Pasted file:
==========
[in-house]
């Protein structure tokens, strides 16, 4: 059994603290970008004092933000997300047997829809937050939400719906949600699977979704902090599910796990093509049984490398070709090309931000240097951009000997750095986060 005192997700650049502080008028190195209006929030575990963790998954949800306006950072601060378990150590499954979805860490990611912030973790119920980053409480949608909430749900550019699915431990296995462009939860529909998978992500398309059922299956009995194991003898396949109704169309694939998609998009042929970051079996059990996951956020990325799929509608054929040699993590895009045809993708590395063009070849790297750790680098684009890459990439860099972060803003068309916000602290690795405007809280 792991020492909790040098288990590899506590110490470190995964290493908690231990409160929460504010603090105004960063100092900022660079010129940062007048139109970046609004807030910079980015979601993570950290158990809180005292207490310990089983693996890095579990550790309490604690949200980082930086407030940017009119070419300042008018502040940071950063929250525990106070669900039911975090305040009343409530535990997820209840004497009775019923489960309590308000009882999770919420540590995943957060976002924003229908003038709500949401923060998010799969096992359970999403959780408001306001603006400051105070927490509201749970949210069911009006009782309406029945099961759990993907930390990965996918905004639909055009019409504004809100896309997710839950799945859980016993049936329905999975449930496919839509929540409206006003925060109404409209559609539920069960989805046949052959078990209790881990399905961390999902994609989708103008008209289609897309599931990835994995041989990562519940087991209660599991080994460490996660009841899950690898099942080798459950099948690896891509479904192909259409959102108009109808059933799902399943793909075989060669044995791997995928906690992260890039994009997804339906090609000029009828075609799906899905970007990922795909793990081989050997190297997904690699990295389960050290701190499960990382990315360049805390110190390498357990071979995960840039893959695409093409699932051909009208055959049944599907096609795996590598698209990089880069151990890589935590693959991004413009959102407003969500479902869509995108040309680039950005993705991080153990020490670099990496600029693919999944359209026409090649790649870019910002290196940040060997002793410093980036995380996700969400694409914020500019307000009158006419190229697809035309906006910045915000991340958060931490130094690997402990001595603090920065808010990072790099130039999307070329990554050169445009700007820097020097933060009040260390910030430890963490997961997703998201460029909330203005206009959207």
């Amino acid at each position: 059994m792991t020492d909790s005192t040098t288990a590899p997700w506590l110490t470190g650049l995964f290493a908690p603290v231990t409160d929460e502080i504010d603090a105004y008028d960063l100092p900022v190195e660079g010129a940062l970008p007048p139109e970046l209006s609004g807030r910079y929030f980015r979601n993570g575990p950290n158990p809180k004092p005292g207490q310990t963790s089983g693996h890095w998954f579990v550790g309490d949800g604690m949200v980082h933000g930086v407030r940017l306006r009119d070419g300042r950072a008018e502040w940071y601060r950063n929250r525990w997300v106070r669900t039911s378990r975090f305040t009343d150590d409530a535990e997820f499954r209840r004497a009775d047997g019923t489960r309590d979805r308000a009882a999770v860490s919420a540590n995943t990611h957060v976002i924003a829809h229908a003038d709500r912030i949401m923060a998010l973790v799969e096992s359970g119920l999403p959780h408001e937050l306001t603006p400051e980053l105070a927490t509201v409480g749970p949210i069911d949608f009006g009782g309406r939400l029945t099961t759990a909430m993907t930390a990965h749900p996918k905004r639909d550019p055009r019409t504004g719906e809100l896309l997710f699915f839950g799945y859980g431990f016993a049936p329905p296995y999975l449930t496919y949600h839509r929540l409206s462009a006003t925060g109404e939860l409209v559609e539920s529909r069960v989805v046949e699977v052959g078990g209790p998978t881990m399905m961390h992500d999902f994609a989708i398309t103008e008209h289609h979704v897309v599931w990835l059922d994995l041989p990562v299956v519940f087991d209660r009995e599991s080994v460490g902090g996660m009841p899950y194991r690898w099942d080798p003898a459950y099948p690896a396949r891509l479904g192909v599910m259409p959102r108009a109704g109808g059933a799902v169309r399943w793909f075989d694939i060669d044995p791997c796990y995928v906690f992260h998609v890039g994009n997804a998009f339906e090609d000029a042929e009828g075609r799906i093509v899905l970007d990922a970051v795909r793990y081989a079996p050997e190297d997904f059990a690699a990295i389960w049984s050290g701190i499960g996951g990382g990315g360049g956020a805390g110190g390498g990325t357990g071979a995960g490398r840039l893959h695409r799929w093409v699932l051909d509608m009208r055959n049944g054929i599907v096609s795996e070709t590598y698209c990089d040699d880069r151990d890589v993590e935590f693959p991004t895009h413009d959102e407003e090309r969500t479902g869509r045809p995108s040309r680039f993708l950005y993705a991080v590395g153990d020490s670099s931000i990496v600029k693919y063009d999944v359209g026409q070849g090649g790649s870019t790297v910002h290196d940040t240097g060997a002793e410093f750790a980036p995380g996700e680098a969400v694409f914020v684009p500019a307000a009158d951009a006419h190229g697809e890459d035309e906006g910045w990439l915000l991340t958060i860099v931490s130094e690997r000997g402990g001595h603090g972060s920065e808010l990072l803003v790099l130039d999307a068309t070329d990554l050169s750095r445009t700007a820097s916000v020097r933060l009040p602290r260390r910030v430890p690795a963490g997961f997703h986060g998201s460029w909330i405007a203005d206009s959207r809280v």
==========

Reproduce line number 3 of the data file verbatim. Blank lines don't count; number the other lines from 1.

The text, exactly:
């Amino acid at each position: 059994m792991t020492d909790s005192t040098t288990a590899p997700w506590l110490t470190g650049l995964f290493a908690p603290v231990t409160d929460e502080i504010d603090a105004y008028d960063l100092p900022v190195e660079g010129a940062l970008p007048p139109e970046l209006s609004g807030r910079y929030f980015r979601n993570g575990p950290n158990p809180k004092p005292g207490q310990t963790s089983g693996h890095w998954f579990v550790g309490d949800g604690m949200v980082h933000g930086v407030r940017l306006r009119d070419g300042r950072a008018e502040w940071y601060r950063n929250r525990w997300v106070r669900t039911s378990r975090f305040t009343d150590d409530a535990e997820f499954r209840r004497a009775d047997g019923t489960r309590d979805r308000a009882a999770v860490s919420a540590n995943t990611h957060v976002i924003a829809h229908a003038d709500r912030i949401m923060a998010l973790v799969e096992s359970g119920l999403p959780h408001e937050l306001t603006p400051e980053l105070a927490t509201v409480g749970p949210i069911d949608f009006g009782g309406r939400l029945t099961t759990a909430m993907t930390a990965h749900p996918k905004r639909d550019p055009r019409t504004g719906e809100l896309l997710f699915f839950g799945y859980g431990f016993a049936p329905p296995y999975l449930t496919y949600h839509r929540l409206s462009a006003t925060g109404e939860l409209v559609e539920s529909r069960v989805v046949e699977v052959g078990g209790p998978t881990m399905m961390h992500d999902f994609a989708i398309t103008e008209h289609h979704v897309v599931w990835l059922d994995l041989p990562v299956v519940f087991d209660r009995e599991s080994v460490g902090g996660m009841p899950y194991r690898w099942d080798p003898a459950y099948p690896a396949r891509l479904g192909v599910m259409p959102r108009a109704g109808g059933a799902v169309r399943w793909f075989d694939i060669d044995p791997c796990y995928v906690f992260h998609v890039g994009n997804a998009f339906e090609d000029a042929e009828g075609r799906i093509v899905l970007d990922a970051v795909r793990y081989a079996p050997e190297d997904f059990a690699a990295i389960w049984s050290g701190i499960g996951g990382g990315g360049g956020a805390g110190g390498g990325t357990g071979a995960g490398r840039l893959h695409r799929w093409v699932l051909d509608m009208r055959n049944g054929i599907v096609s795996e070709t590598y698209c990089d040699d880069r151990d890589v993590e935590f693959p991004t895009h413009d959102e407003e090309r969500t479902g869509r045809p995108s040309r680039f993708l950005y993705a991080v590395g153990d020490s670099s931000i990496v600029k693919y063009d999944v359209g026409q070849g090649g790649s870019t790297v910002h290196d940040t240097g060997a002793e410093f750790a980036p995380g996700e680098a969400v694409f914020v684009p500019a307000a009158d951009a006419h190229g697809e890459d035309e906006g910045w990439l915000l991340t958060i860099v931490s130094e690997r000997g402990g001595h603090g972060s920065e808010l990072l803003v790099l130039d999307a068309t070329d990554l050169s750095r445009t700007a820097s916000v020097r933060l009040p602290r260390r910030v430890p690795a963490g997961f997703h986060g998201s460029w909330i405007a203005d206009s959207r809280v």